The French company Ubisoft, which is the world's third-largest game developer, maintains its local headquarters at 625 Third Street, and is about to launch what may prove to be a revolutionary new game next month called Rocksmith.
Now, bear with me here. I'm not one to throw the adjective "revolutionary" around loosely. First, as a former 60s activist, I'm keenly aware of how overused that term has always been, and how rarely anything (particularly a product) described as revolutionary actually turns out to be so in the real world.
But this time, the adjective may prove fitting.
First, some context. Remember Guitar Hero? Or the large number of imitator games that followed?
I'll never forget the day I walked into a startup in 2008 in downtown Redwood City, where I first watched a bunch of geeks playing fake guitars, perhaps seeking to replicate the emotional high of being an actual rock star, albeit before a virtual crowd.
Having spent some time around actual rock stars, back in the 70s, when I was a reporter and editor for Rolling Stone magazine, this aspect of gaming culture immediately fascinated me.
Laurent Detoc is the man in charge of Ubisoft's office here, with 345 employees presently, and he kindly walked me through the company's evolution over the past quarter-century. It can be neatly summarized in a list of AAA games and brands, like Rayman, Tom Clancy, Splinter Cell, Assassin's Creed, Just Dance, and Prince of Persia.
But what really lights up Detoc's eyes these days is the impending release of Rocksmith.
"This game represents a defining moment for us," Detoc told me. "Because it will speak to people on an emotional level that has not been touched before. Even as a middle-aged man, I think there's something to be said about how we all still want to be a rock star. Everybody, at least secretly, wants to be a rock star."
So, here is what is unusual about Rocksmith and sets it apart from Guitar Hero, et. al. While you are playing this game, you will also actually learn how to play an actual guitar (not the plastic versions) -- at your own pace.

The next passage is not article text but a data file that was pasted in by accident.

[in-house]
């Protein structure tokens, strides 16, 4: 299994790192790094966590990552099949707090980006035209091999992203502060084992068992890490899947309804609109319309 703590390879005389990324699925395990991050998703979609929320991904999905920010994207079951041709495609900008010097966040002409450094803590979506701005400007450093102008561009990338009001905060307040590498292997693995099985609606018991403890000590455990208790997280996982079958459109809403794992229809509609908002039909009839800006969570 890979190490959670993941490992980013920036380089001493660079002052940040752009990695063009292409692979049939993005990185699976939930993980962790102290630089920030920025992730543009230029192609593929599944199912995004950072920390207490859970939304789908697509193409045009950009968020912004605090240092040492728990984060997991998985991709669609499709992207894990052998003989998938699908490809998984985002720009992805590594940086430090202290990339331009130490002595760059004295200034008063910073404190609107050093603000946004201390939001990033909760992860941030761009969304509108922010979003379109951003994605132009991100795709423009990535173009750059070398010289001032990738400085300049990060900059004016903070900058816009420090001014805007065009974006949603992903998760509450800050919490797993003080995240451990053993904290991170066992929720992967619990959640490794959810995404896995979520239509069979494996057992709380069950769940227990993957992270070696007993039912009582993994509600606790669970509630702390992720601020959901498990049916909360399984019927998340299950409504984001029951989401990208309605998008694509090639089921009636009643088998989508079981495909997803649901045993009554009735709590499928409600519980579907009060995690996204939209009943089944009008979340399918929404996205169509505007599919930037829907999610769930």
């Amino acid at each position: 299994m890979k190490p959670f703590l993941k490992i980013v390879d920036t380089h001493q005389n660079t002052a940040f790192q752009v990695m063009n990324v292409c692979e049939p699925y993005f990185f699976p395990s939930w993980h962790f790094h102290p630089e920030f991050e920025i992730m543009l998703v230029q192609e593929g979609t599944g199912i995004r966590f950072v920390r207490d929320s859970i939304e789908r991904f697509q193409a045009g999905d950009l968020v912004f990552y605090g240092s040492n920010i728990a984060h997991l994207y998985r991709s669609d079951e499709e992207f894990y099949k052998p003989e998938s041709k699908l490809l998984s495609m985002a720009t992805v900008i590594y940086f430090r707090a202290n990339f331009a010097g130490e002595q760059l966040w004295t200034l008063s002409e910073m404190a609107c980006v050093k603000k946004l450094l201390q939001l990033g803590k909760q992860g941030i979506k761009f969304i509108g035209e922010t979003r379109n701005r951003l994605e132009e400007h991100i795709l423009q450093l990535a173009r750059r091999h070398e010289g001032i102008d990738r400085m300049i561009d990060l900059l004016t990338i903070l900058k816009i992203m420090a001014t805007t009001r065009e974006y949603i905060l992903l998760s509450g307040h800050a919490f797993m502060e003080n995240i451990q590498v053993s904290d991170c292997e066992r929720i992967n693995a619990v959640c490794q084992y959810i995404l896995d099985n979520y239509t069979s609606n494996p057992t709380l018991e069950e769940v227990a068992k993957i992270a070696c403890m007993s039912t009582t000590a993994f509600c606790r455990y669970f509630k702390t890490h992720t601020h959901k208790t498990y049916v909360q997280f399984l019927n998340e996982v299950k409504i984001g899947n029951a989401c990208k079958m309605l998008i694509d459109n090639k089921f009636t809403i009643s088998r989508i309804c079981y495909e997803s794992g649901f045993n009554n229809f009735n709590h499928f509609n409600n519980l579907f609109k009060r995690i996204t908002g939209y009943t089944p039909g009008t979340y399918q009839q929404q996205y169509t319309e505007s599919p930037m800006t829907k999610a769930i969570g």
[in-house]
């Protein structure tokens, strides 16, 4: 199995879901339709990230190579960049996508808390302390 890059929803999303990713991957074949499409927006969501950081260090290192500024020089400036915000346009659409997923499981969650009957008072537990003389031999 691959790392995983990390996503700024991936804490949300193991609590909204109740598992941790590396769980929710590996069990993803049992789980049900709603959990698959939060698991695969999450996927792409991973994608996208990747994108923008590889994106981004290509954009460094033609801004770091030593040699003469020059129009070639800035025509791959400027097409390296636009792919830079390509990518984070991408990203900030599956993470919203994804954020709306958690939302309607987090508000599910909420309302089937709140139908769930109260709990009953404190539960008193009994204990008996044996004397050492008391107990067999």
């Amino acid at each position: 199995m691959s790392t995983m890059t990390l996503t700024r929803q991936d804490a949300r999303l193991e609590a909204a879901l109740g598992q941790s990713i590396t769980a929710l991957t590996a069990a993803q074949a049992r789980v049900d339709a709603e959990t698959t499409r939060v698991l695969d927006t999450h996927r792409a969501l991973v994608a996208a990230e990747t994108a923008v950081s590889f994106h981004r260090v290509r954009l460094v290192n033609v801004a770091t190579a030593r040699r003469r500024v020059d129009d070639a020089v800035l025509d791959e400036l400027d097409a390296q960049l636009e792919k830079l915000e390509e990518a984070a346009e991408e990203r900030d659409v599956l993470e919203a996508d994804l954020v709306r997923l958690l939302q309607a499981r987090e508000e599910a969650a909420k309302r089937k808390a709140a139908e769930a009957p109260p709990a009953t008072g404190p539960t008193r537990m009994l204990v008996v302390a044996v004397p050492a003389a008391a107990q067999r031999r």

If you've ever tried to learn guitar, and given up, you probably doubt that you could possibly learn by playing a game. But one of the reasons it's so hard to learn guitar, and other fretted string instruments, is that the traditional method for teaching people how to master them, in a word, sucks.
One reason is Tablature, which is a static form of musical notation that stresses where to place your fingers rather than musical pitch. It can seem counter-intuitive to students and therefore extremely difficult to grasp.
Compare that with how Rocksmith teaches you guitar, as demonstrated to me by the team's creative director, Paul Cross, and senior producer, Nao Higo, both of whom have backgrounds as successful game developers but neither of whom had ever before played the guitar.
Based on technology developed by GameTank, a local sound technology venture that was acquired several years back by Ubisoft, Rocksmith employs software that accurately recognizes the many tones of a guitar, and the first thing the game prompts you to do when you sign on is make sure your instrument is in tune.
Then, viewing as if through the back of the guitar, the program presents you with lanes representing the 22 frets, down which notes flow toward you, very slowly at first. If you miss a note, the game stops to let you catch up.
As you start hitting the notes properly, the game speeds up, expands the range of frets you have access to, and helps you build the necessary muscle memory to relatively quickly learn to play that song by heart. Cross told me that it takes an average beginner maybe an hour and a half to learn, say, 70 percent of a song.
Using the game, Cross and Higo both demonstrated that they can now indeed play some of the 50 pre-loaded songs on guitar with Rocksmith, and they say that every person who has tested the product so far, including many others with no previous musical experience, have learned how to play the guitar in this way as well.
"This is like the opposite of practicing," says Cross. "Practicing isn't fun. Rocksmith is." It's easy to see from his wide smile as he rocks out that here is a game developer who is most definitely enjoying his job.
Which brings me back to why I consider this game potentially revolutionary in its impact. As the parent of a number of teenagers who have tried to learn to play guitar in the past, without notable success, I sense that Rocksmith may represent a breakthrough in how people can learn all sorts of new skills through gaming technology.
Plus, IMHO, the world can always use a few more rock stars.
As I was watching the demo in Rocksmith's studio space behind the main company offices at 625 Third Street, I couldn't help but think how appropriate it was that this new tool for helping people discover what Laurent Detoc calls their "inner rock star" was emerging from the very same building where my colleagues and I published Rolling Stone, the bible of rock, back the 70s.
In honor of that history, at Ubisoft, there's a meeting room named after Dr. Hunter S. Thompson, right on the spot where Gonzo Journalism first met Rock 'n' Roll.